September, 22 2017
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Report Says Facilities for Troubled Youth in Baltimore Aren't Clean
Maryland taxpayers fork over millions of dollars to house the state’s troubled youth, but a new report shows juvenile offenders live in facilities plagued by insects, rodents, moldy showers, worn-out bathrooms and leaky ceilings.
“We believe these conditions result from many years of severe neglect by the state of Maryland, the public’s ignorance of these conditions, and the ‘forgotten’ status to which we relegate children who have broken the law,” according to a recent report from the attorney general’s Juvenile Justice Monitoring Unit highlighting the 12 worst facilities.
An Example of Dilapidation
Youth at the Cheltenham Youth Facility in Cheltenham are housed in “old, dilapidated cottages” with heavy steel, prison-style doors and small, high-placed windows clouded with age.
The facility also suffers from insect and rat infestations.
At the state’s facility for girls, the Thomas J.S. Waxter Children’s Center in Laurel, youth often urinate and defecate on themselves, because their cells do not have toilets and they can’t wait any longer for someone to let them out.
The bathroom leaked so much at the Maryland Youth Residence Center/William Donald Schaefer House in Baltimore City that the ceiling collapsed on the dining hall.
The Thomas O’Farrell Youth Center in Marriottsville lacks air conditioning in one of the living units and uses tape on windows for insulation.
At J. DeWeese Carter Children’s Center in Chestertown, youth sleep on the floor in mattresses cradled in plastic containers called “boats.”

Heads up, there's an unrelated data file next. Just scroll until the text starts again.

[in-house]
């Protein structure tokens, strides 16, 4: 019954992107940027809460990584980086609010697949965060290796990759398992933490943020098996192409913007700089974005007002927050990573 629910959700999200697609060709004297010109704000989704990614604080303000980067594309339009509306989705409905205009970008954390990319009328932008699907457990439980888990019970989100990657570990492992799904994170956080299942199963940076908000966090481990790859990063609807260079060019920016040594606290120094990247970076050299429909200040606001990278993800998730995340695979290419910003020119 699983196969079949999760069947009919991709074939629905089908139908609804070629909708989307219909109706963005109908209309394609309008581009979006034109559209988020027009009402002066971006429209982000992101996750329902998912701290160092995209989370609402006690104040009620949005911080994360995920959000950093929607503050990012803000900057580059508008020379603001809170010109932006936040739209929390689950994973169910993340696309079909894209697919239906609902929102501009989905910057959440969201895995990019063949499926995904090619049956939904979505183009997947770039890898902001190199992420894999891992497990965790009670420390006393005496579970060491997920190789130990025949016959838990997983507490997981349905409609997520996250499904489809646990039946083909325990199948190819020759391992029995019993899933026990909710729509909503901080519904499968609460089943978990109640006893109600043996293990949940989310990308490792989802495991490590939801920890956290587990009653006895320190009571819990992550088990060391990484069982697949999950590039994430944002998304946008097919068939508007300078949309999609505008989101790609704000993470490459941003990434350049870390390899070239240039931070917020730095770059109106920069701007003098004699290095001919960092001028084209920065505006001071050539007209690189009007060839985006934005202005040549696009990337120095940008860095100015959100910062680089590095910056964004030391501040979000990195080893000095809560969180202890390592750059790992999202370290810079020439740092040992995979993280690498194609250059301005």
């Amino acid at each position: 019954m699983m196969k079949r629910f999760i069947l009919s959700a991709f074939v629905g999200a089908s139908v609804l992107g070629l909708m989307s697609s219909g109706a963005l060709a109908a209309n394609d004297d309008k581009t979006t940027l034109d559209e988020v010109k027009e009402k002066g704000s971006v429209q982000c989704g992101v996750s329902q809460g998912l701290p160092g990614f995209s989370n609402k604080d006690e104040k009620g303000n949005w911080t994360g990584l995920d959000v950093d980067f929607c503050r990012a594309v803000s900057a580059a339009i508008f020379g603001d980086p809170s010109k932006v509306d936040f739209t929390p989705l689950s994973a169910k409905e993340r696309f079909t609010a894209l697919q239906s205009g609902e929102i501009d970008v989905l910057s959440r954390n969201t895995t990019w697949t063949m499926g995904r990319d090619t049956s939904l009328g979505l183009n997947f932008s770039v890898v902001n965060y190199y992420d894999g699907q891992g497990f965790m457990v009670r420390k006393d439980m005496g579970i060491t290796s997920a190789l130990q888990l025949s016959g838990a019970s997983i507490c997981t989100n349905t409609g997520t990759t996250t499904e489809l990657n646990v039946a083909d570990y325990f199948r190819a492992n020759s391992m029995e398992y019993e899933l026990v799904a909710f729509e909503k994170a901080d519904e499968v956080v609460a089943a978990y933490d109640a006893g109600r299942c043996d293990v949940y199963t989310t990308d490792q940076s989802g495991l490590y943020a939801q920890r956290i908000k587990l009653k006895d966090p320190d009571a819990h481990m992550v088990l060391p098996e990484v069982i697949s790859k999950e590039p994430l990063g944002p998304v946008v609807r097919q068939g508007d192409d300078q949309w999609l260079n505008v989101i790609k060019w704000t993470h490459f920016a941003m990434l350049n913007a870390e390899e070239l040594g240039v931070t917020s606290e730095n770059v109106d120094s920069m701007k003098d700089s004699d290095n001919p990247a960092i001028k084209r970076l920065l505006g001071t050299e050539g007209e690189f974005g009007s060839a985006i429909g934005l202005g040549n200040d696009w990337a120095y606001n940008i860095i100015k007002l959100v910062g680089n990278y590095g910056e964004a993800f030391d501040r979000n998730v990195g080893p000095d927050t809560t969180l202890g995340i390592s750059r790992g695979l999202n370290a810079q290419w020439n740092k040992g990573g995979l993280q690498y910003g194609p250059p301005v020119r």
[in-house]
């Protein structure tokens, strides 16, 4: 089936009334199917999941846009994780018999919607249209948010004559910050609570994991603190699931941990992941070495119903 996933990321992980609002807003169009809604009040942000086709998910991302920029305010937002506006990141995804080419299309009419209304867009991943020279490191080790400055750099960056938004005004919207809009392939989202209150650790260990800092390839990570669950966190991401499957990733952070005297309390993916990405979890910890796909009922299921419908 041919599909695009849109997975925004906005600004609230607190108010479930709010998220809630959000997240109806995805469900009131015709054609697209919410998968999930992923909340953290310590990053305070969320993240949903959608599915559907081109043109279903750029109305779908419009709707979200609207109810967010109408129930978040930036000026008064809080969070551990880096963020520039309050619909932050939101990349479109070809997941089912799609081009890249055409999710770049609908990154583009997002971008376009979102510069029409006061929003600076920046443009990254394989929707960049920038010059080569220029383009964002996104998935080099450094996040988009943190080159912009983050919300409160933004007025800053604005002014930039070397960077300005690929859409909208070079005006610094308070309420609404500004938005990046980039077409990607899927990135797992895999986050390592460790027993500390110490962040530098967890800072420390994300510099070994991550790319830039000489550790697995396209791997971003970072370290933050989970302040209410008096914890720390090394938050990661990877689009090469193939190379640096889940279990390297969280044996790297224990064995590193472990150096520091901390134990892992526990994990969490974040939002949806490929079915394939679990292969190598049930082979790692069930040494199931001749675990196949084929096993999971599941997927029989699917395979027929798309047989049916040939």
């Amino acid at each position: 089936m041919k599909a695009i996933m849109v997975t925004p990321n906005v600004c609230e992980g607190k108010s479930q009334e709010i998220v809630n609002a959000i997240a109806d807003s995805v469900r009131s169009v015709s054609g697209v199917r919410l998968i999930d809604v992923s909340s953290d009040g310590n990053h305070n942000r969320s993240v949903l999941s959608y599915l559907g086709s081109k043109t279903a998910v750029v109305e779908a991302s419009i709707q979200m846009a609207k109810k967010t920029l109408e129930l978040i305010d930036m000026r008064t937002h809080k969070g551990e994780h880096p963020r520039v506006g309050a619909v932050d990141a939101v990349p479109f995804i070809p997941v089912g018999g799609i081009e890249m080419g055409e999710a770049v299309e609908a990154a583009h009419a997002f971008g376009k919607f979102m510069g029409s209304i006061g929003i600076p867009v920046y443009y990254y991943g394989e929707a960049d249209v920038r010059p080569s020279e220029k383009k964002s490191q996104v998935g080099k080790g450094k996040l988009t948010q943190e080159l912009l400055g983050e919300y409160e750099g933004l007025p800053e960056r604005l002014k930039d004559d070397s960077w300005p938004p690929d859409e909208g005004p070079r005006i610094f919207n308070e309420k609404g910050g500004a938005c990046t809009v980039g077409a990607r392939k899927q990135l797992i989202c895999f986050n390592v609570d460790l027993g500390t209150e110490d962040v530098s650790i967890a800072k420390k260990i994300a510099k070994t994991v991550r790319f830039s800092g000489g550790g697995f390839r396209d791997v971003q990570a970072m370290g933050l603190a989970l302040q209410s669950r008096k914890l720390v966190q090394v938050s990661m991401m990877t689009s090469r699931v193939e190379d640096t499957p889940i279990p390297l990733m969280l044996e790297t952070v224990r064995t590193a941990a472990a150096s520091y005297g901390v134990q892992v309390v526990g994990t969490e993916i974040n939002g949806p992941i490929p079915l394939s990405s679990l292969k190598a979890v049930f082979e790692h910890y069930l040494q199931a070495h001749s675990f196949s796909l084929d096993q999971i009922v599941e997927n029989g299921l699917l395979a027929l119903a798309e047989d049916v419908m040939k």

The centers are unsafe, ineffective for rehabilitating youth and expensive, said Linda Heisner, deputy director for the nonprofit Advocates for Children and Youth.
Cost of Rehabilitation
Every year, it costs between $50,000 and $60,000 for each child, eating up the majority of the Department of Juvenile Services’ $200 million budget.
Community-based services, which youth attend while living at home, cost $8,000 to $9,000 per child, Heisner said.
Future for Troubled Teen Services
Such a program will launch this year in Baltimore County, Juvenile Services spokeswoman Tammy Brown said.
Juvenile Services Secretary Donald DeVore has approved a $600,000 project to renovate Waxter’s bathrooms to improve safety and privacy.
“We don’t have the funding to make all the improvements that need to be done because they have been ignored for so long,” Brown said.
The deficiencies persist because new administrations take office every four years, said Marlana Valdez, director of the monitoring unit.
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